- The candidate said that he wouldn’t increase taxes. (« I won’t increase taxes. »)
- Why didn’t you bring your umbrella? I told you it would rain! (« It’s going to rain. »)
What’s the difference between was able and could?
1)According to ‘A Practical English Grammar’ by AJ Thomson et al, the one difference between could and be able to in the past affirmative is that could just implies that you had the general freedom or permission to do something, but may not have actually done or achieved it, where as be able to implies that you …
Was were able to examples?
We use was/were able to to talk about a specific event in the past. Examples: It was very windy last weekend so I could sail my boat very fast. Last Saturday evening it was raining so he didn’t go for a walk.
What does be able to mean?
phrase. If you are able to do something, you have enough freedom, power, time, or money to do it. You’ll be able to read in peace.
Where we use have been?
« Has been » and « have been » are both in the present perfect tense. « Has been » is used in the third-person singular and « have been » is used for first- and second-person singular and all plural uses. The present perfect tense refers to an action that began at some time in the past and is still in progress.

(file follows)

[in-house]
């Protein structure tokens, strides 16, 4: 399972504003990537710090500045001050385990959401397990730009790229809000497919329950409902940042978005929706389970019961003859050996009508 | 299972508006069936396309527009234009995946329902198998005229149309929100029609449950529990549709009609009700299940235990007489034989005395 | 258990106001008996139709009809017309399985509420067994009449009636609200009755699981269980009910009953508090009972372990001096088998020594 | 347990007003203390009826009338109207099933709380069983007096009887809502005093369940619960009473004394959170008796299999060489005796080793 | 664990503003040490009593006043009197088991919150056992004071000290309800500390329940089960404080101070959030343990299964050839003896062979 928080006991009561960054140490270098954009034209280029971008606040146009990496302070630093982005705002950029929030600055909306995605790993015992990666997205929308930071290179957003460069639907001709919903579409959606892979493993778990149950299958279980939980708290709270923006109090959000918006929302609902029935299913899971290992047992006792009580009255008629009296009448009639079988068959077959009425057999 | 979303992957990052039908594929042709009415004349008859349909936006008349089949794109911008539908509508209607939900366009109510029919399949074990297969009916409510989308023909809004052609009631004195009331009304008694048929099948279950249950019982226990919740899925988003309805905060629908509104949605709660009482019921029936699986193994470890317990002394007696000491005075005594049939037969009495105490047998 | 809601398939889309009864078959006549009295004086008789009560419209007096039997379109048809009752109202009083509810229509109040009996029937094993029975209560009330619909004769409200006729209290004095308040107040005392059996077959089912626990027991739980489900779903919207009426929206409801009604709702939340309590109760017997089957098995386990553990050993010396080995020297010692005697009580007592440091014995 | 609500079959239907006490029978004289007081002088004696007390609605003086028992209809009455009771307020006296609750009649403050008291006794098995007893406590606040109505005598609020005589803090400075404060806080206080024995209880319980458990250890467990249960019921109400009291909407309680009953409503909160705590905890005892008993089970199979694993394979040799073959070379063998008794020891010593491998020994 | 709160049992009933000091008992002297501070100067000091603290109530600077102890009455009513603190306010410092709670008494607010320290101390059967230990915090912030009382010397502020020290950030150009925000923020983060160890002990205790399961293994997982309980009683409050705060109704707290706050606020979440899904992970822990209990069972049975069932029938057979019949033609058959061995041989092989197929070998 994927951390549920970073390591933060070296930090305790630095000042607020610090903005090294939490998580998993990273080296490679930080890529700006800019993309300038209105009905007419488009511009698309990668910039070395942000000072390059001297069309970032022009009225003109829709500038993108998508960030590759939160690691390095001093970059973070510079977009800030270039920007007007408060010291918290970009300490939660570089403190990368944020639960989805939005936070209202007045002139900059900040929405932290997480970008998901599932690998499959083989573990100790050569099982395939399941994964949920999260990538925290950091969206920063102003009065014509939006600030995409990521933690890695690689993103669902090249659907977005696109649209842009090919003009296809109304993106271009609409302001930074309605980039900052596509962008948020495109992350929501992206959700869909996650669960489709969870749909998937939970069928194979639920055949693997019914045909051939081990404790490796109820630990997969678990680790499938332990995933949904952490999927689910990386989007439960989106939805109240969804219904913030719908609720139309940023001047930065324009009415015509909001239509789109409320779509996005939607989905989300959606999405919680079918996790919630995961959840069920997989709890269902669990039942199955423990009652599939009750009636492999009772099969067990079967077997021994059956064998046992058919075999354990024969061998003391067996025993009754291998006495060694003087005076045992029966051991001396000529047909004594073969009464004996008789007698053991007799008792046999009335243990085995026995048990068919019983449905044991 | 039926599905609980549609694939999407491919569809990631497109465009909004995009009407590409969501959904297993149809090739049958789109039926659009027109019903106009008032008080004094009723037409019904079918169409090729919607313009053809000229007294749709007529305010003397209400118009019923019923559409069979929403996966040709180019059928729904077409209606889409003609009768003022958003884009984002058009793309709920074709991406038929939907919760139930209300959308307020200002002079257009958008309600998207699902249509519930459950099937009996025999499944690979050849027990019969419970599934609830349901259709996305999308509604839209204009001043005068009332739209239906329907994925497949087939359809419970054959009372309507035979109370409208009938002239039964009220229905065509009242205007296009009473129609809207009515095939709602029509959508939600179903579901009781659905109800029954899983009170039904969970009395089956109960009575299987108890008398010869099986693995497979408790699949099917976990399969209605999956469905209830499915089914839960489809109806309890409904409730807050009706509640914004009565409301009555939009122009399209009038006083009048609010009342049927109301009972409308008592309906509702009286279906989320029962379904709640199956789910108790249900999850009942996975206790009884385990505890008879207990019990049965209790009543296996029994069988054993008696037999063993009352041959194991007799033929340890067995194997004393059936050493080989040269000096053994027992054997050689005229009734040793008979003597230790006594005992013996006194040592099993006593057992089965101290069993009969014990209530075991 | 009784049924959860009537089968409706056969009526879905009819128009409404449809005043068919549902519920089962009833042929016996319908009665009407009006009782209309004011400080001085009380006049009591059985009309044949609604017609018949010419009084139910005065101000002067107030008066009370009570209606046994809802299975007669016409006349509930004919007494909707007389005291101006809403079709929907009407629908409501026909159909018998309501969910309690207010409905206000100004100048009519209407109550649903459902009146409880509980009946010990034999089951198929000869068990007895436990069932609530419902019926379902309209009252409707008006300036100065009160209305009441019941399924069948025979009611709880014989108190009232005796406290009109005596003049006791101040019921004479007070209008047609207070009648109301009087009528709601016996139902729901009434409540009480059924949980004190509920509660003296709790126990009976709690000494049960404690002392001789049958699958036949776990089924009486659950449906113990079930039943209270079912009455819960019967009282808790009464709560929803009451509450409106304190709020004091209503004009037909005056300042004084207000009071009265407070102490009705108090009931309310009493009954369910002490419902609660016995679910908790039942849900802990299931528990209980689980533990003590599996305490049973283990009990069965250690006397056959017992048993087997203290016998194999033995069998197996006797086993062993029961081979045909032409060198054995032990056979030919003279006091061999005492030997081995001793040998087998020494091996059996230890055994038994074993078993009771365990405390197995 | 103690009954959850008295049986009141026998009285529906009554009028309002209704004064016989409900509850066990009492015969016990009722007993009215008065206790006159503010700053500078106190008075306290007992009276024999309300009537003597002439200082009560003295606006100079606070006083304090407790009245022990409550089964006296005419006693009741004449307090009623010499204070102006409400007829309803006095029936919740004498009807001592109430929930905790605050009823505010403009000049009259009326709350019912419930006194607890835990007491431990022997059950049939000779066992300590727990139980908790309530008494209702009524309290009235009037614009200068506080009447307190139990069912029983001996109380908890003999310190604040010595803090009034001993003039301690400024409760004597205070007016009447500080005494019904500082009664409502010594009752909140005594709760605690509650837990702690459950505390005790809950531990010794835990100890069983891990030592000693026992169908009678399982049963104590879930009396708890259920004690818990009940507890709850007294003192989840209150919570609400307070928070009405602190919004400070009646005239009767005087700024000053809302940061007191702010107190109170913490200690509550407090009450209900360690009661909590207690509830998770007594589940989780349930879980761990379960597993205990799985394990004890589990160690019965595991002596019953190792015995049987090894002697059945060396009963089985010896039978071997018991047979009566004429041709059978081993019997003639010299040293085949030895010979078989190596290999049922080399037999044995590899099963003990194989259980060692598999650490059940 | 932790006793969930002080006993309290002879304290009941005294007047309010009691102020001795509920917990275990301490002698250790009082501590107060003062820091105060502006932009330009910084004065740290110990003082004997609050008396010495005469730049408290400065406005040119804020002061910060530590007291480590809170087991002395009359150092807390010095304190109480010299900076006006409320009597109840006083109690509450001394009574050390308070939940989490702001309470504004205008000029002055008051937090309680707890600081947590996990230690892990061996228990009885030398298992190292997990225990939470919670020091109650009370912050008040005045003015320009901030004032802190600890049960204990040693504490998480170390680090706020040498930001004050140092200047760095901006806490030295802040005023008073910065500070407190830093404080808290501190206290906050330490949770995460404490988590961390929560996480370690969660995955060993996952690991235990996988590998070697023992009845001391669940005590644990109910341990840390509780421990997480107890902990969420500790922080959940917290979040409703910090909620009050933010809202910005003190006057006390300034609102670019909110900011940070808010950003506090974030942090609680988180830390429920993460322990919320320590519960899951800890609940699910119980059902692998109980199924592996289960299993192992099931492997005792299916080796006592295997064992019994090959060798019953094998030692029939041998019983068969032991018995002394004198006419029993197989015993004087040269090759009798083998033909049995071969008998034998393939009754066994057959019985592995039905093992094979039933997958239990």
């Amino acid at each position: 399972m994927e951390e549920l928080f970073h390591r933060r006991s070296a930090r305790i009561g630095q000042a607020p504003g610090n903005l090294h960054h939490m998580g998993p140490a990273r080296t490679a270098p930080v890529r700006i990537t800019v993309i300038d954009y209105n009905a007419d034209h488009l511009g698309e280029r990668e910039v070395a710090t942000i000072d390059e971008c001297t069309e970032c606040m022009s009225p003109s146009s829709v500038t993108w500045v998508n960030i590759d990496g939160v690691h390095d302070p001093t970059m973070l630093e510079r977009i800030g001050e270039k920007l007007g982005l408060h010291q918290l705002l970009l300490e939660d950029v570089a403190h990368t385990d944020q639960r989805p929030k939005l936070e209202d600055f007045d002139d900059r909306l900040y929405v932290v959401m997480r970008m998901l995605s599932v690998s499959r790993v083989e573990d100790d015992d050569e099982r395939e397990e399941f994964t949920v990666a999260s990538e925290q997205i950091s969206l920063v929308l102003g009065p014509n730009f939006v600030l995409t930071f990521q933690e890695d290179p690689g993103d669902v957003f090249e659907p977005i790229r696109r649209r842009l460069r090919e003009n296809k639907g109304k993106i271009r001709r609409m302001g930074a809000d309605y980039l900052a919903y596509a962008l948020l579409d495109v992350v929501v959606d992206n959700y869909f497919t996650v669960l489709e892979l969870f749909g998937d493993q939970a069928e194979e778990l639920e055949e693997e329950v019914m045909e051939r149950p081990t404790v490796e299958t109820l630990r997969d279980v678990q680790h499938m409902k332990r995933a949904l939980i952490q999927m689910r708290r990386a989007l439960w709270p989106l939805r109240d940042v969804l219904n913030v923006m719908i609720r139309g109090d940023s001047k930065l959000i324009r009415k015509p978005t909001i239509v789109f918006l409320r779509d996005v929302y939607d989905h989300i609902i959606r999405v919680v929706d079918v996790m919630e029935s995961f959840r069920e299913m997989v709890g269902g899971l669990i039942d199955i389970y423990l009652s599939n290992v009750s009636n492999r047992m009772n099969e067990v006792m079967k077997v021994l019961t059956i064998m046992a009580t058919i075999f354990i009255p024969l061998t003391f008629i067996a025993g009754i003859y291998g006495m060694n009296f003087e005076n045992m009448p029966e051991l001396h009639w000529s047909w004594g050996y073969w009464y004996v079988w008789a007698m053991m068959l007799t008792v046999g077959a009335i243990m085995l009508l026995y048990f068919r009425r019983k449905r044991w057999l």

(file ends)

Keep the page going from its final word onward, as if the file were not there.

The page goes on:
What is have been?
Reminder: have been is the present perfect tense of to be, and have gone is the present perfect tense of to go. Have been and have gone are often used with similar meanings: I’ve been to Japan a few times = I’ve gone to Japan a few times.
Had been done meaning?
this has been done = this is done. I have been awarded = I am awarded. This had been done = this was/were done.
Had VS had been meaning?
They are two different words that convey different meanings. The word ‘had’ is an auxiliary verb, and it is used in the past perfect tense. On the other hand, the word ‘had been’ is an auxiliary verb, and it is used in the past perfect continuous tense. This is the main difference between the two words.
Has been or had been examples?
For example, if I started studying art when I was 13 years old and I am still studying art, I would say « I have been studying art since I was 13 years old. » « Had been » is the past perfect tense and is used in all cases, singular and plural.
Where do we use had been?
We use ‘had been’ when you describe something that happened in the past before something else in the past. Also an action that had happened in the past and does not reflect any continuation to the present time. Example: By 500 AD, the Roman Empire had been defeated.
Could were able to difference?
When talking/writing about past ability you can use ‘could’ or ‘was/were able to’ in order to discuss an ability that existed for a long time, but now no longer exists. … But you should only use ‘was/were able to’ with action verbs to talk about an ability related to a single event or incident in the past.
Can could Speaking activity?
In this can and could speaking activity, students find out about their classmates’ past and present abilities. Divide the students into groups of up to ten and give each student a card. … Students put a tick on the back of the card each time a classmate answers ‘Yes, I can’ or ‘Yes, I could’.
Can you see my screen meaning?
« Can you see my screen? » The subject is asking the other person to look at it. @raquelcgs thank you?